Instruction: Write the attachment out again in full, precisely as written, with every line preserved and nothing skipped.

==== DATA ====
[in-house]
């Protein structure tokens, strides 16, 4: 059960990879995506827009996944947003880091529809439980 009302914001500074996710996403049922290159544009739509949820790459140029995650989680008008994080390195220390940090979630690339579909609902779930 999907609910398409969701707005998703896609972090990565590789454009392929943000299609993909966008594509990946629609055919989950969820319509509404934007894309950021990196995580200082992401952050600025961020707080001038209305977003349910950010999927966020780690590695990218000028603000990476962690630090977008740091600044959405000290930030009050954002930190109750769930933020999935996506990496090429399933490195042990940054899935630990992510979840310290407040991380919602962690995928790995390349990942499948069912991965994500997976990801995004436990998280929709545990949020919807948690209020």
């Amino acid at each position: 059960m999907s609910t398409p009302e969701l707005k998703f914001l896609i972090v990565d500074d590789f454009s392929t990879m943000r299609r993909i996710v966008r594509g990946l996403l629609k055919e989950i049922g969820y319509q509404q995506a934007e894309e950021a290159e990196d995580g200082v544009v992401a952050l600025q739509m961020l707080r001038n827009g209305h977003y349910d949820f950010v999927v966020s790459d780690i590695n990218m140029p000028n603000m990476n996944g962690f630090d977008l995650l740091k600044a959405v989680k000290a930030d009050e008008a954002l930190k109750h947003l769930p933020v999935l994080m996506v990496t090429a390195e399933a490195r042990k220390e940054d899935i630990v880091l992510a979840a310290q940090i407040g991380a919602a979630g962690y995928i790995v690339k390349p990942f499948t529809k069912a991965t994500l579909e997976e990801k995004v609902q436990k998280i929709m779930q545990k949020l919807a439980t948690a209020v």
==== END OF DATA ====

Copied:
[in-house]
């Protein structure tokens, strides 16, 4: 059960990879995506827009996944947003880091529809439980 009302914001500074996710996403049922290159544009739509949820790459140029995650989680008008994080390195220390940090979630690339579909609902779930 999907609910398409969701707005998703896609972090990565590789454009392929943000299609993909966008594509990946629609055919989950969820319509509404934007894309950021990196995580200082992401952050600025961020707080001038209305977003349910950010999927966020780690590695990218000028603000990476962690630090977008740091600044959405000290930030009050954002930190109750769930933020999935996506990496090429399933490195042990940054899935630990992510979840310290407040991380919602962690995928790995390349990942499948069912991965994500997976990801995004436990998280929709545990949020919807948690209020």
């Amino acid at each position: 059960m999907s609910t398409p009302e969701l707005k998703f914001l896609i972090v990565d500074d590789f454009s392929t990879m943000r299609r993909i996710v966008r594509g990946l996403l629609k055919e989950i049922g969820y319509q509404q995506a934007e894309e950021a290159e990196d995580g200082v544009v992401a952050l600025q739509m961020l707080r001038n827009g209305h977003y349910d949820f950010v999927v966020s790459d780690i590695n990218m140029p000028n603000m990476n996944g962690f630090d977008l995650l740091k600044a959405v989680k000290a930030d009050e008008a954002l930190k109750h947003l769930p933020v999935l994080m996506v990496t090429a390195e399933a490195r042990k220390e940054d899935i630990v880091l992510a979840a310290q940090i407040g991380a919602a979630g962690y995928i790995v690339k390349p990942f499948t529809k069912a991965t994500l579909e997976e990801k995004v609902q436990k998280i929709m779930q545990k949020l919807a439980t948690a209020v």